Descartes And Human Nature In Machiavelli's The Prince

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Machiavelli was the first philosopher to develop a political theory, which emerged through his work The Prince. In this work Machiavelli believes that many traits are contained with the realm of human nature. He states that all people are generally self-interested and that they are even easily persuaded. He states that, “the nature of the people is variable, and whilst it is easy to persuade them, it is difficult to fix them in that persuasion And thus it is necessary to take such measures that, when they believe no longer, it may be possible to make them believe by force” (26, Machiavelli). In this quote Machiavelli is referencing the various traits he attributes to human nature and how they justify political actions to be taken by the Prince,…show more content…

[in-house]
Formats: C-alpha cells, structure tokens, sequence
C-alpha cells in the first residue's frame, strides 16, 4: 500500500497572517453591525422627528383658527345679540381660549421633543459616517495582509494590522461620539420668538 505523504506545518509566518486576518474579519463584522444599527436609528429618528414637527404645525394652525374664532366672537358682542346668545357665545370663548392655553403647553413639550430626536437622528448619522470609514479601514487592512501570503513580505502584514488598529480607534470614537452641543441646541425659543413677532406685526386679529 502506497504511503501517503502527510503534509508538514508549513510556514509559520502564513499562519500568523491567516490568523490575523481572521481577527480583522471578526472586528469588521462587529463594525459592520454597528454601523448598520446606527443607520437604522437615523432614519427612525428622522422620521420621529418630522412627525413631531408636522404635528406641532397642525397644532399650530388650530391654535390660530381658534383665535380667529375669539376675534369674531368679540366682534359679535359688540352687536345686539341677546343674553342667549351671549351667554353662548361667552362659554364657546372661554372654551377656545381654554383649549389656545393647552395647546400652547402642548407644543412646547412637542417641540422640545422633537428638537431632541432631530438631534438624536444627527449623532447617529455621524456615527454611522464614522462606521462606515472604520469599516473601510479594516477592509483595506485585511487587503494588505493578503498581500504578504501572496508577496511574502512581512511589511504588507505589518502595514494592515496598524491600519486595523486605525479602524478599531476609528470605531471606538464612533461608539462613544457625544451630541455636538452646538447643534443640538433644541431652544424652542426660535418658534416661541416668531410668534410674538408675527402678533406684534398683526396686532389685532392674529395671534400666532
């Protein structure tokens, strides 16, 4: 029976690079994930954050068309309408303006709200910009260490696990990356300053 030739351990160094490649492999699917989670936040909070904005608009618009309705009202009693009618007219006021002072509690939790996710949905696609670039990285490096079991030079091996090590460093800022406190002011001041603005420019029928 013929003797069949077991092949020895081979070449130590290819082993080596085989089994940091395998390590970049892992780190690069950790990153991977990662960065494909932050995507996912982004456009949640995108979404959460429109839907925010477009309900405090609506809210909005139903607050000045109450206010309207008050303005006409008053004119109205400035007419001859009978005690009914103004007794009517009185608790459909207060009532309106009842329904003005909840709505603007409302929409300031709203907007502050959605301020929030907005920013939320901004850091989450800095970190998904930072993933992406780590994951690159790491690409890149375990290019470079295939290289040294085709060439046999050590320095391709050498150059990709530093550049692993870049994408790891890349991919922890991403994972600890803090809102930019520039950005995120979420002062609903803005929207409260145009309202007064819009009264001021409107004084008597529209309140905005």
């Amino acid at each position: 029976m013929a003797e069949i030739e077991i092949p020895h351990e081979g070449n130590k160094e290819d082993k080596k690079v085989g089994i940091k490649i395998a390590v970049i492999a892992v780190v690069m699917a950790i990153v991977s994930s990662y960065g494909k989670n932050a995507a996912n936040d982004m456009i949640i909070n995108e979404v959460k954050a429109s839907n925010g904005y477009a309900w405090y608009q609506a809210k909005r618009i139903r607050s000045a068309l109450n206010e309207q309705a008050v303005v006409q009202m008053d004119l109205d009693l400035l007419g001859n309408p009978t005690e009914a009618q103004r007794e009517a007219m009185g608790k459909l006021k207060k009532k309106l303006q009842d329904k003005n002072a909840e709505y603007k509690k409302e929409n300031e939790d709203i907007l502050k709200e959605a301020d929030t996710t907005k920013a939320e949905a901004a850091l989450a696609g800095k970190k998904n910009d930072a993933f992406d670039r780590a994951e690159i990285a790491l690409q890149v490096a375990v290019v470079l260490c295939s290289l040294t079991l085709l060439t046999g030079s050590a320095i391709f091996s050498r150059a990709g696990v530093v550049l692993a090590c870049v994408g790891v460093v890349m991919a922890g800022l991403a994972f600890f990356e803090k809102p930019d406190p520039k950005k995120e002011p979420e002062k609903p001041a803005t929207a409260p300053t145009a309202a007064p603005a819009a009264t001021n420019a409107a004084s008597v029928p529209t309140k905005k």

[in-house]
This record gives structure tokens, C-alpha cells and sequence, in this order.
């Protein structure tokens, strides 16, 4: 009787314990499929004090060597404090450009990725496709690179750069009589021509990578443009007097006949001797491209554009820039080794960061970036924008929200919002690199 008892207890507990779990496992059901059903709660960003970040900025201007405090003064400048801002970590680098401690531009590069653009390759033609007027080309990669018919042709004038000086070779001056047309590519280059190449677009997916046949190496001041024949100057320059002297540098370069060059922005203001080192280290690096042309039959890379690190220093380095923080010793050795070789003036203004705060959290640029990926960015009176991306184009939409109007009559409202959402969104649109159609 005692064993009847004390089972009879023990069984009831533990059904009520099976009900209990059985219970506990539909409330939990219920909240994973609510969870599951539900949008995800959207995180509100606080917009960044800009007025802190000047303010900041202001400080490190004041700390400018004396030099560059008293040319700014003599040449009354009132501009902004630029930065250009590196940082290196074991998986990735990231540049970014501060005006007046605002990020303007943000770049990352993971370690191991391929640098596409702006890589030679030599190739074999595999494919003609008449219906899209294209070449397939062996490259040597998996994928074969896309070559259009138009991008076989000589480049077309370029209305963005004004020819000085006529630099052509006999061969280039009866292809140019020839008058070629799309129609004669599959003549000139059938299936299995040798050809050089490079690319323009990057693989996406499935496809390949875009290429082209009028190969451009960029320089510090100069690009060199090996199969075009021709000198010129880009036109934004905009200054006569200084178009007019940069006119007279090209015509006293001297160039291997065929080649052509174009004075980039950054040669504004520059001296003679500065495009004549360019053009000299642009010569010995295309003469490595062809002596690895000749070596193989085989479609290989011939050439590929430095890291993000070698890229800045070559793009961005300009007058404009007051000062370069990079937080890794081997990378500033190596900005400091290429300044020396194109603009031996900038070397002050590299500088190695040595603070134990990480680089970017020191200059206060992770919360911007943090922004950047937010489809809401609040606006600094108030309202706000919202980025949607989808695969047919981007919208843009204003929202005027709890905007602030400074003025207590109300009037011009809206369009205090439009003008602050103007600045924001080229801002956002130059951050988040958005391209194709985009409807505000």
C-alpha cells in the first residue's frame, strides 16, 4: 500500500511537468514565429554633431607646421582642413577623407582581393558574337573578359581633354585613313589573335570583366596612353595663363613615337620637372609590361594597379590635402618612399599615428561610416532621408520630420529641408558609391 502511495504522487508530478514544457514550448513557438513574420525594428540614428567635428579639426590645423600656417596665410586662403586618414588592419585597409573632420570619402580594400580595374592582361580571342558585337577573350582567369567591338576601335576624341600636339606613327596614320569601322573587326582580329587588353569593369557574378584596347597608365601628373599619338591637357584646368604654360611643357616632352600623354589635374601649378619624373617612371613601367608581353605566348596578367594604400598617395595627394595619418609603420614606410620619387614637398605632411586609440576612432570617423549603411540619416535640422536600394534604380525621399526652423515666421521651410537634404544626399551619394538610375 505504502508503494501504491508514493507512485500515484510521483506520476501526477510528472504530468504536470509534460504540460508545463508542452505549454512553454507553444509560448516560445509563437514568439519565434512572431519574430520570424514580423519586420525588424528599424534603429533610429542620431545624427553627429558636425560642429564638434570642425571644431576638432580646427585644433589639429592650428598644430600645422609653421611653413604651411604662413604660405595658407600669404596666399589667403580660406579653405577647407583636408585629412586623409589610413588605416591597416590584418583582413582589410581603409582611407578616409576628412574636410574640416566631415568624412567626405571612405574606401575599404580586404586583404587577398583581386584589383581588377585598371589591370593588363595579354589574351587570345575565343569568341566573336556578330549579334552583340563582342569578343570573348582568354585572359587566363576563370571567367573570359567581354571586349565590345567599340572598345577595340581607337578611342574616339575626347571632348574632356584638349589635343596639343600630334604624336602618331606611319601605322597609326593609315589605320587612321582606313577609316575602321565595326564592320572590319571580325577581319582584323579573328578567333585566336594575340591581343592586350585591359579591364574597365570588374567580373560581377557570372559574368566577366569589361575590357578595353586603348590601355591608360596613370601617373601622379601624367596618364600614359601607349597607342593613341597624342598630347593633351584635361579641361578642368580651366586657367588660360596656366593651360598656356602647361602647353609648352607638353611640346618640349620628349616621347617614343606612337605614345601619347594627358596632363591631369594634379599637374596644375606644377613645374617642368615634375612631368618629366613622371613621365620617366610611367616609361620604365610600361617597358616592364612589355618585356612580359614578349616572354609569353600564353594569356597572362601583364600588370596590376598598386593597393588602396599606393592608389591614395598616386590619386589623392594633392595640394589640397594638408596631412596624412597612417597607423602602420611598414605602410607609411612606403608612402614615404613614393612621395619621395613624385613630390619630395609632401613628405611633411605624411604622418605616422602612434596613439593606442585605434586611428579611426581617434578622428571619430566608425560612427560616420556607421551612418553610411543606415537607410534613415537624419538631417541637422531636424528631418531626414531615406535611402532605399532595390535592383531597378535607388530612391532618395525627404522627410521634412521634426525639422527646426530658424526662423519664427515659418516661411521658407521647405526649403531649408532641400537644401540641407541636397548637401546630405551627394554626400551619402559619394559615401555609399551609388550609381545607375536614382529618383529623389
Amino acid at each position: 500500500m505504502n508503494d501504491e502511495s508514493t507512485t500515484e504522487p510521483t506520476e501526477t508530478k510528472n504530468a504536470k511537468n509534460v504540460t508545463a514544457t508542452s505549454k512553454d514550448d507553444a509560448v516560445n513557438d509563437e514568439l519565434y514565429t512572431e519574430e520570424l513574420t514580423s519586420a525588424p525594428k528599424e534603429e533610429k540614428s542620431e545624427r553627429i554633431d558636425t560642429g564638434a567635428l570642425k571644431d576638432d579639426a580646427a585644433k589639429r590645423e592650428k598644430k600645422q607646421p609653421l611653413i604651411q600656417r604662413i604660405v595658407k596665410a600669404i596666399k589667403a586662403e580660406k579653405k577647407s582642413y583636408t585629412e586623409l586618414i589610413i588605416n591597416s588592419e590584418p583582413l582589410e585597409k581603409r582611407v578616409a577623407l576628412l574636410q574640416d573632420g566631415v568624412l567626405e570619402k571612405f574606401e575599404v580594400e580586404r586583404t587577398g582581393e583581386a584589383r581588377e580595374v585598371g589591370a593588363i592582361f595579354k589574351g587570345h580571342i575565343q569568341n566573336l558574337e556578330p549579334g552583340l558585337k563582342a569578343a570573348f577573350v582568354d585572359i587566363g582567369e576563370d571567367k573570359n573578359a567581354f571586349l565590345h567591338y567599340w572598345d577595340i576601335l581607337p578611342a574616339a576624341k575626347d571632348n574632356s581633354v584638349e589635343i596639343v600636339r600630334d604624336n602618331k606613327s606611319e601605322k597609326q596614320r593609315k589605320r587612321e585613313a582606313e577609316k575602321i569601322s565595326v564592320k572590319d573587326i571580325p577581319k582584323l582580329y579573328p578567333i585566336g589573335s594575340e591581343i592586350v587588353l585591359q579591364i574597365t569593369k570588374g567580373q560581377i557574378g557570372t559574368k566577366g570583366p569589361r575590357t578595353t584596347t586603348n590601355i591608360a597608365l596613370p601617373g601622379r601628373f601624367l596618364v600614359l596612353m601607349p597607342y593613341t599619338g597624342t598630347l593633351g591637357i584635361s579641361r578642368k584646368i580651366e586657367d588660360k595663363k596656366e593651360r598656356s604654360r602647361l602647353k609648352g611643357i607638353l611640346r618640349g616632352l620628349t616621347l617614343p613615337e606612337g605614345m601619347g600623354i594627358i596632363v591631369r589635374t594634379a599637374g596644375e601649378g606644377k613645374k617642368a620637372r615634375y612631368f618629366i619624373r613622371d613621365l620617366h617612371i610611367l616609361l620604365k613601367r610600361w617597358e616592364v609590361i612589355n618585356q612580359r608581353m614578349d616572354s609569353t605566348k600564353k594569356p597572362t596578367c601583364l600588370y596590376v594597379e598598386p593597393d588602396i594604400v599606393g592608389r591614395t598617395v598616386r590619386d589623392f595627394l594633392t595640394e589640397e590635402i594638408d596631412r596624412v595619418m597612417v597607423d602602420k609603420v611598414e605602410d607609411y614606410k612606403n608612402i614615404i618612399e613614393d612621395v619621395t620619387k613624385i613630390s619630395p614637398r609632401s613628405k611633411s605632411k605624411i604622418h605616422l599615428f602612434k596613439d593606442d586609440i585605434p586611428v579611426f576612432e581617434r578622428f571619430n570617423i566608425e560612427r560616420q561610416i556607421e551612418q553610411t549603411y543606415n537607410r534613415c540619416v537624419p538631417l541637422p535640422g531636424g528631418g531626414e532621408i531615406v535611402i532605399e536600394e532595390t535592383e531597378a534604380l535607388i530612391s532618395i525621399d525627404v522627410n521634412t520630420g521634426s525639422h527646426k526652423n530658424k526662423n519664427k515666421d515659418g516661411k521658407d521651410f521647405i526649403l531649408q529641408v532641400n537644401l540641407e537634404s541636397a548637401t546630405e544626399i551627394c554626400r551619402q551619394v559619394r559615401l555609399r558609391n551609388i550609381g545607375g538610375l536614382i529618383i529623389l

He knows himself as “subject to an infinitude of errors” (20, Descartes) but then begins to question how it is possible that he makes errors after being the product of a non-deceiving God. After deliberating this thought, Descartes comes to the realization that the errors he makes are due to a lack of something such as intellect that is a result of his lack of perfection and is not a result of something God has attributed to him. With this goes along with the idea that everything God creates, because he is infinite, is perfect and because Descartes is finite there will always be room for error. However, a main attribute God has given him that is the closest attribute of resemblance to God is that of free will. It is the misuse of this free will that leads to error due to the fact that Descartes does not fully understand it; therefore free will “easily falls into error and sin and chooses the evil for the good or the false for the true” (21, Descartes). This shows Descartes that error is the result of judgments made by the use of free will regarding things that are not yet understood

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